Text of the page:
AT Monitoring Desk-KABUL: A senior US military general, Joseph Dunford Jr., told the Senate Armed Services Committee in Washington that Afghan security forces control 70 percent territory.
Dunford, who is chairman of the Joint Chiefs of Staff, told the committee that Afghan National Security Forces (ANSF) suffered more casualties than what the US is “comfortable with” as the ANSF lags behind in key areas including intelligence, air power, and special operations. However, he did not provide details to the committee that how many casualties the Afghan security forces suffered since the US and its partners ended the combat mission in Afghanistan in December 2014.
The US military general, who testified alongside Defense Secretary Ash Carter, said that Afghan security and defense forces would be able to secure Afghanistan if they receive continued assistance from the US and its allies.
Dunford, who commanded the US and NATO forces in Afghanistan from 2013-2014, said, “On balance, I would call what is going on right now between the Afghan national defense security forces and the Taliban [as] roughly a stalemate.”
Speaking about the coalition against Daesh, led by indigenous forces in Iraq and Syria, he said that it has made significant progress against the global terrorist group. Dunford said the coalition has also hit the group in Libya, Afghanistan and West Africa.
“Coalition operations supporting indigenous ground forces … have disrupted core ISIL’s [Daesh] ability to mount external attacks, reduced its territorial control, limited its freedom of movement, eliminated many of their leaders and reduced the resources that they had available,” Dunford said. “Most importantly, the coalition has begun to discredit ISIL’s narrative and its aura of invincibility.”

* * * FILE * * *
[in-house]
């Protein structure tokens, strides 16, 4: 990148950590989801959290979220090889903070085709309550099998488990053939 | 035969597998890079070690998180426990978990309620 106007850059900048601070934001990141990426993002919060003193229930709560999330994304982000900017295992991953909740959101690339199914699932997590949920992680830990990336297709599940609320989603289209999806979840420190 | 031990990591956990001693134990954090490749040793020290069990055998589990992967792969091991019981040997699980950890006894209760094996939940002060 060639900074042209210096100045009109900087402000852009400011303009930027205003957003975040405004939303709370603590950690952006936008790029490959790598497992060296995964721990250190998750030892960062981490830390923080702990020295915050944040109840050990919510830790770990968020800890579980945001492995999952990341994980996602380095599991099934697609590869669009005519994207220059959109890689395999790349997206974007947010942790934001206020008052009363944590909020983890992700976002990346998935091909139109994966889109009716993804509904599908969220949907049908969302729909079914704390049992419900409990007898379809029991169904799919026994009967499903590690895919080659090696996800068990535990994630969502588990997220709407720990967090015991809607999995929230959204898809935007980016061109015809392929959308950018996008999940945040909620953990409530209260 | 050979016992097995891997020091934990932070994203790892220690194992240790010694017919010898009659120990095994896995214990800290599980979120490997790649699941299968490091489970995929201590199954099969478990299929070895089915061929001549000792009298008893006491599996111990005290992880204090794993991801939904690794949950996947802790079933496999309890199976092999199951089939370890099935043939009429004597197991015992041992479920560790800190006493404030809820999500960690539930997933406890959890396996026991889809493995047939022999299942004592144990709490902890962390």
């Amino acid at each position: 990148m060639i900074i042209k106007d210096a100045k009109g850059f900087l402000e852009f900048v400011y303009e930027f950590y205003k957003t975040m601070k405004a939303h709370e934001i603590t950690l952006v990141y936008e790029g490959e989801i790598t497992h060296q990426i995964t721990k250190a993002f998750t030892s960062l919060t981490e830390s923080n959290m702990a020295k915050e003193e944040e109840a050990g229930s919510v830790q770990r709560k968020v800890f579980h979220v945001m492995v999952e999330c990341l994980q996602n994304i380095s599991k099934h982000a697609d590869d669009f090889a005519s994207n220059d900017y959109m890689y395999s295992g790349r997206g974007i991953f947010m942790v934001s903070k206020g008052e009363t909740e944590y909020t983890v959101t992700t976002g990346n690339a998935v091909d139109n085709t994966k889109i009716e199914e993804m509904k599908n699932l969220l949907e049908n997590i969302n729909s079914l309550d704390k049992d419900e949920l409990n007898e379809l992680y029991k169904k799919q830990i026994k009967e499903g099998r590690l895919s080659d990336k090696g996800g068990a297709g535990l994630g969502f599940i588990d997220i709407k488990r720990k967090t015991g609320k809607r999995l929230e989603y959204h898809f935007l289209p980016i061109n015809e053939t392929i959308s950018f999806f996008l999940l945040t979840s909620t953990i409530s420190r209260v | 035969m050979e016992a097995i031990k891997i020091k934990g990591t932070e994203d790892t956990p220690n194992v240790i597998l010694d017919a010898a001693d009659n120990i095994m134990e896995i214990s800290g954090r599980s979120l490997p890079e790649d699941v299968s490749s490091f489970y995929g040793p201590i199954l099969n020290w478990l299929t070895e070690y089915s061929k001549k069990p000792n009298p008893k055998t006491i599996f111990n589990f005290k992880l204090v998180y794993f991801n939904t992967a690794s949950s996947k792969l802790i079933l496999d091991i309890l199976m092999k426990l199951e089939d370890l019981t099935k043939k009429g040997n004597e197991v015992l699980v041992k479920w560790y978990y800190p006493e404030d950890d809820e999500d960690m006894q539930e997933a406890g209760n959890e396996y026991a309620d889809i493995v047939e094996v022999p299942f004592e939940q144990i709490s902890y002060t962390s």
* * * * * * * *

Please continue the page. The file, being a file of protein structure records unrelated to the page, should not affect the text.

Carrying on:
Secretary of Defense Ash Carter told the committee that in Afghanistan, the US worked with Afghan partners to conduct a large operation against Daesh over the last two months.
“Working with our Afghan partners, we conducted a large operation against ISIL in Afghanistan over the last two months – dealing it severe blows, including killing its top leader, Hafiz Sayed Khan, and 11 other ISIL leaders, as well as degrading the organization’s infrastructure, logistics base, and recruiting. There will be more to come in short order,” the defense secretary said
He said that in Afghanistan the US continues to counter terrorists, both Daesh and Al Qaeda, as well as help support and strengthen the Afghan security forces which have the lead in fighting the Taliban and other terrorists within Afghanistan’s borders.
“Meanwhile, more broadly, the US military continues to execute its two missions in Afghanistan – countering terrorism, and helping train, advise, and assist the Afghan security forces as part of NATO’s Resolute Support Mission. President Obama approved our requests earlier this year to retain a more substantial US force presence into 2017, to enhance the authorities of our ground commanders, and to maintain our financial commitment to the Afghan security forces through 2020. This will lead to positive effects. Indeed, while challenges remain – including political challenges – we’re increasingly seeing the ANDSF [Afghan defense and security forces] undertake unilateral missions against ISIL and other targets on their own accord, with US-provided equipment,” he said.
Although, its combat mission is officially over, the US forces in Afghanistan have repeatedly supported Afghan security forces in the battlefield to beat back the Taliban and other insurgent groups.